If you love your fireplace and dread the end of the colder months because you won’t be able to enjoy the aura it creates until late next fall at the earliest, fear not. There is an alternative. Fire pits have become increasingly popular in recent years—they’re the #1 requested backyard design feature according to the American Society of Landscape Architects—and the trend shows no sign of losing steam.
The warmth and joy that radiates from the open fire can make parties, intimate gatherings, and simple marshmallow roasts the most sought-after and enjoyable activities of the spring, summer, and autumn months. However, fire pits are wrought with dangers, and to ensure everyone’s safety, there are important safety tips every fire pit owner or potential owner should know.
Fire Pit Safety Basics
As with any situation involving fire, there are many safety measures homeowners can take to ensure that you and yours remain safe. The following safety protocols are a good jumping off point:
- Always keep a fire extinguisher handy.
- Keep a first aid kit on hand for any accidental burns.
- Don’t light a fire in windy conditions. One stray spark can ignite a large fire.
- Don’t light a fire if a burn warning has been issued in your area.
- Don’t allow children to light or play near the fire. Closely supervise children at all times around your fire pit.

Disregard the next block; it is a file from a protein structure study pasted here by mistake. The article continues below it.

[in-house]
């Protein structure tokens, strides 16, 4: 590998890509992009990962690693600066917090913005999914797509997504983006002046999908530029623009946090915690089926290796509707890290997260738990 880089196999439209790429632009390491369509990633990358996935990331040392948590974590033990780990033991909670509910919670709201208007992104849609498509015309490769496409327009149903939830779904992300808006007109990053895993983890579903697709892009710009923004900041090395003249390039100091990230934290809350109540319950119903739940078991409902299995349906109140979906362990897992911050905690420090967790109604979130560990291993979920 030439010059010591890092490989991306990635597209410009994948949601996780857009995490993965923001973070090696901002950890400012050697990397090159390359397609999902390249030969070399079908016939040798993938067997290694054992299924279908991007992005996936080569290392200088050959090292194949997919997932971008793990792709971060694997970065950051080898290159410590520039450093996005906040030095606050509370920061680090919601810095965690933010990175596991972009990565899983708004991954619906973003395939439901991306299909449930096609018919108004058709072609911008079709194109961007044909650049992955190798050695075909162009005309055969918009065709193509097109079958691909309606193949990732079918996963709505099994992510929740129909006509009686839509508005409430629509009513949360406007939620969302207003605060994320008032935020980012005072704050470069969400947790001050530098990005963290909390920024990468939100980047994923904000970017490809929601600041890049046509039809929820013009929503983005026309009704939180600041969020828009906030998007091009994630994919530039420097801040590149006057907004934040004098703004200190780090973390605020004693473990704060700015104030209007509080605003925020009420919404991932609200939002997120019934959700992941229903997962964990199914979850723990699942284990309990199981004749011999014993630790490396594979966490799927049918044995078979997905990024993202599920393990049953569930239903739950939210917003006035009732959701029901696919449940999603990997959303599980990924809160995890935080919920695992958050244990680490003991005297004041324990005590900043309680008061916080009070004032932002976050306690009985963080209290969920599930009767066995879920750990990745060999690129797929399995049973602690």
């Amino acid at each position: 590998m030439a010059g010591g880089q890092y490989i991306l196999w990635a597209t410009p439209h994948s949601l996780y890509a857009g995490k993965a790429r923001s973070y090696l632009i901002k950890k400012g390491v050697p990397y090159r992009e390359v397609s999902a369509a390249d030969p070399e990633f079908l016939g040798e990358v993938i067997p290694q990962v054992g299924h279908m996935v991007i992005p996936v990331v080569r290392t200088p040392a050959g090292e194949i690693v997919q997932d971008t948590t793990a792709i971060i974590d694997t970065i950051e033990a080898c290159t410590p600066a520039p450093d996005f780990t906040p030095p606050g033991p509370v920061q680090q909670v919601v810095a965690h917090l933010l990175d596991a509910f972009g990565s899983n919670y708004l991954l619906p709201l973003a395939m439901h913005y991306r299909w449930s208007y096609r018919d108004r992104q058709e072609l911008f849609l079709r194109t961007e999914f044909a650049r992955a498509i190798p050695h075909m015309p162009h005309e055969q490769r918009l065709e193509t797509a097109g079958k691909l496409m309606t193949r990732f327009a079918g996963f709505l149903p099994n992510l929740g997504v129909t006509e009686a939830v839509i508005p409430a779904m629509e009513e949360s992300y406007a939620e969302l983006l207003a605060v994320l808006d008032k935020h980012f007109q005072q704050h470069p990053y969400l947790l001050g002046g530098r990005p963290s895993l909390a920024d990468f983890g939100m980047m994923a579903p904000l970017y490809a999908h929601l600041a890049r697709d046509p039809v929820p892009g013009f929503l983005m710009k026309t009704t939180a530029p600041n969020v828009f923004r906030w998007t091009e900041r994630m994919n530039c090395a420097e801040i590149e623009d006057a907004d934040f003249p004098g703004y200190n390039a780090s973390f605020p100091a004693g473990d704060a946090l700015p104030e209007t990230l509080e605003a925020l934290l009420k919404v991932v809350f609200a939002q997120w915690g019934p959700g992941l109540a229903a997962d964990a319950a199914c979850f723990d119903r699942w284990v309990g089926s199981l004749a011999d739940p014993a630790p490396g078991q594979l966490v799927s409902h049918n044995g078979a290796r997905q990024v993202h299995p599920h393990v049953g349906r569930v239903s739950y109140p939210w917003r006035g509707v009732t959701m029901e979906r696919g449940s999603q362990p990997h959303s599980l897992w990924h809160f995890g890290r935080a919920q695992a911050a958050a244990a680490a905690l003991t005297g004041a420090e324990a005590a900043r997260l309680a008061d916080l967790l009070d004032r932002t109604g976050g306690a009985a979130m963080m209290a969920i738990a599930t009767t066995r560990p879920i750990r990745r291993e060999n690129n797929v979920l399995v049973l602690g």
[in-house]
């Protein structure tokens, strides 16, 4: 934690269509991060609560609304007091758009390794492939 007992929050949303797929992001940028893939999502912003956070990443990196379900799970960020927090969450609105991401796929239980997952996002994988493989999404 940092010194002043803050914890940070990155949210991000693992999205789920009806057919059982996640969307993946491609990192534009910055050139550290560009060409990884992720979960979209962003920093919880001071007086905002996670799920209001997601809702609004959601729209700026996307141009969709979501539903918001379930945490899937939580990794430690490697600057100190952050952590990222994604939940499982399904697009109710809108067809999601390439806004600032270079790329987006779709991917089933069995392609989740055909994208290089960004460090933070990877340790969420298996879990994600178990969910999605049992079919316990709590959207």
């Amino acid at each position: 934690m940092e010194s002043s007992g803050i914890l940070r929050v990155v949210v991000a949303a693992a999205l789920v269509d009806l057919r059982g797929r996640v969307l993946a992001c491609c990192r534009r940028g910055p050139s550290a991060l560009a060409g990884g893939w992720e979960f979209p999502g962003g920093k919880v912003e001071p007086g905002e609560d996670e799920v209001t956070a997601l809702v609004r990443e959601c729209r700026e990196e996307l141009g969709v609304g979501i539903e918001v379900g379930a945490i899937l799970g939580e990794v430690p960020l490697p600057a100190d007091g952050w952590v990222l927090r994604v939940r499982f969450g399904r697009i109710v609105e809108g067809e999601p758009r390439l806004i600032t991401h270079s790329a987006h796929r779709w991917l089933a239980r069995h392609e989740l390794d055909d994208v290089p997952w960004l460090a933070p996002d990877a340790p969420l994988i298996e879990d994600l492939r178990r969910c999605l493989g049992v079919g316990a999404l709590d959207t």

- Always use seasoned wood and kindling to light your fire. Avoid using soft woods (e.g., pine or cedar) because they can pop and throw sparks. Do NOT use accelerants (e.g., gasoline, lighter fluid, or alcohol) or trash to light a fire.
- Put out the fire completely before leaving the pit unattended or before going inside for the evening. Even the smallest fire can become a large fire quickly; as such, embers should be completely extinguished.
- Safely dispose of all ashes.
Fire Pit Positioning
You should set up your fire pit in an area that is well away (no less than 10 feet) from adjacent walls or building overhangs. You’ll also want to make sure the area is free of combustible materials and on a noncombustible surface. As an extra precautionary measure, you should move all outdoor furniture at least 3 feet away from the fire pit as well. Keep an eye out for low-hanging branches and drooping power lines overhead, and place the pit well clear of them.
Fire pits are very popular, but you need to keep fire pit safety in mind when using them. We hope the tips listed in this blog will help you get the most out of your enjoyable outdoor addition and reduce the likelihood of injury and/or damage to your property. The professionals at Bart Fireside are ever ready to meet and exceed your expectations. Give us a call (803-772-7364) or stop by our showroom today! We can help you with your decisions and give you the confidence of knowing that you’re investing in a product you’ll be happy with for years to come!